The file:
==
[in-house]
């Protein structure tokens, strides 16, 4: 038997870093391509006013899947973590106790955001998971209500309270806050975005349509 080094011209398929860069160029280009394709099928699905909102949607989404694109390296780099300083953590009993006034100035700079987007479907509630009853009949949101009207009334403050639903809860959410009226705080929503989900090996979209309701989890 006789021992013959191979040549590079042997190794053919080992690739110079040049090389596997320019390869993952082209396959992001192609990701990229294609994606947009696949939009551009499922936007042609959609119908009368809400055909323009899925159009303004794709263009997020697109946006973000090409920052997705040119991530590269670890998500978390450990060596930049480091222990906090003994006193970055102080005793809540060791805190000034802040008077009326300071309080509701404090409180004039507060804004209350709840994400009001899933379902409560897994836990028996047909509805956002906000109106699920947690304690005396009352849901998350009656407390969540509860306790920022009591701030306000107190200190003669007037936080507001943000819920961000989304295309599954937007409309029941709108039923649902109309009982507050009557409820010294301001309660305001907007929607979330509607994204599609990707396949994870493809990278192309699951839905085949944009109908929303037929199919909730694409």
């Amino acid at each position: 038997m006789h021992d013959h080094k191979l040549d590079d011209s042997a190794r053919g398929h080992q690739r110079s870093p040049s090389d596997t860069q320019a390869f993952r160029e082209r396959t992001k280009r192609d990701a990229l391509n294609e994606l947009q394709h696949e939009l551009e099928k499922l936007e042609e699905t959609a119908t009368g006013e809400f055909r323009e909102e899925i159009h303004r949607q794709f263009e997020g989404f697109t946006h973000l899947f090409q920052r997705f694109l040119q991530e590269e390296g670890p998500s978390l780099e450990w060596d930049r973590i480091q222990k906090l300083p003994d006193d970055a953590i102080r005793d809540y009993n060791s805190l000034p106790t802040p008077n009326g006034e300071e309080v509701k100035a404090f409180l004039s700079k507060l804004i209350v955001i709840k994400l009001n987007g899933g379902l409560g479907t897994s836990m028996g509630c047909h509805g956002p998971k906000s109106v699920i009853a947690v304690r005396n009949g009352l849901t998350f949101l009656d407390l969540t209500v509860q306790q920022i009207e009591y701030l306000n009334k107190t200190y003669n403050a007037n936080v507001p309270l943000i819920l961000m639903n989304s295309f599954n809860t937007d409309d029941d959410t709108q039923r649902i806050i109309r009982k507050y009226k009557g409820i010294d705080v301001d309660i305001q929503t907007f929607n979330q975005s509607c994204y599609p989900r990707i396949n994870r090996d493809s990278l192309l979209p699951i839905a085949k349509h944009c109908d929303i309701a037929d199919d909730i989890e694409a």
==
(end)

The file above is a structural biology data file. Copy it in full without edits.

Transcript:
[in-house]
């Protein structure tokens, strides 16, 4: 038997870093391509006013899947973590106790955001998971209500309270806050975005349509 080094011209398929860069160029280009394709099928699905909102949607989404694109390296780099300083953590009993006034100035700079987007479907509630009853009949949101009207009334403050639903809860959410009226705080929503989900090996979209309701989890 006789021992013959191979040549590079042997190794053919080992690739110079040049090389596997320019390869993952082209396959992001192609990701990229294609994606947009696949939009551009499922936007042609959609119908009368809400055909323009899925159009303004794709263009997020697109946006973000090409920052997705040119991530590269670890998500978390450990060596930049480091222990906090003994006193970055102080005793809540060791805190000034802040008077009326300071309080509701404090409180004039507060804004209350709840994400009001899933379902409560897994836990028996047909509805956002906000109106699920947690304690005396009352849901998350009656407390969540509860306790920022009591701030306000107190200190003669007037936080507001943000819920961000989304295309599954937007409309029941709108039923649902109309009982507050009557409820010294301001309660305001907007929607979330509607994204599609990707396949994870493809990278192309699951839905085949944009109908929303037929199919909730694409």
């Amino acid at each position: 038997m006789h021992d013959h080094k191979l040549d590079d011209s042997a190794r053919g398929h080992q690739r110079s870093p040049s090389d596997t860069q320019a390869f993952r160029e082209r396959t992001k280009r192609d990701a990229l391509n294609e994606l947009q394709h696949e939009l551009e099928k499922l936007e042609e699905t959609a119908t009368g006013e809400f055909r323009e909102e899925i159009h303004r949607q794709f263009e997020g989404f697109t946006h973000l899947f090409q920052r997705f694109l040119q991530e590269e390296g670890p998500s978390l780099e450990w060596d930049r973590i480091q222990k906090l300083p003994d006193d970055a953590i102080r005793d809540y009993n060791s805190l000034p106790t802040p008077n009326g006034e300071e309080v509701k100035a404090f409180l004039s700079k507060l804004i209350v955001i709840k994400l009001n987007g899933g379902l409560g479907t897994s836990m028996g509630c047909h509805g956002p998971k906000s109106v699920i009853a947690v304690r005396n009949g009352l849901t998350f949101l009656d407390l969540t209500v509860q306790q920022i009207e009591y701030l306000n009334k107190t200190y003669n403050a007037n936080v507001p309270l943000i819920l961000m639903n989304s295309f599954n809860t937007d409309d029941d959410t709108q039923r649902i806050i109309r009982k507050y009226k009557g409820i010294d705080v301001d309660i305001q929503t907007f929607n979330q975005s509607c994204y599609p989900r990707i396949n994870r090996d493809s990278l192309l979209p699951i839905a085949k349509h944009c109908d929303i309701a037929d199919d909730i989890e694409a």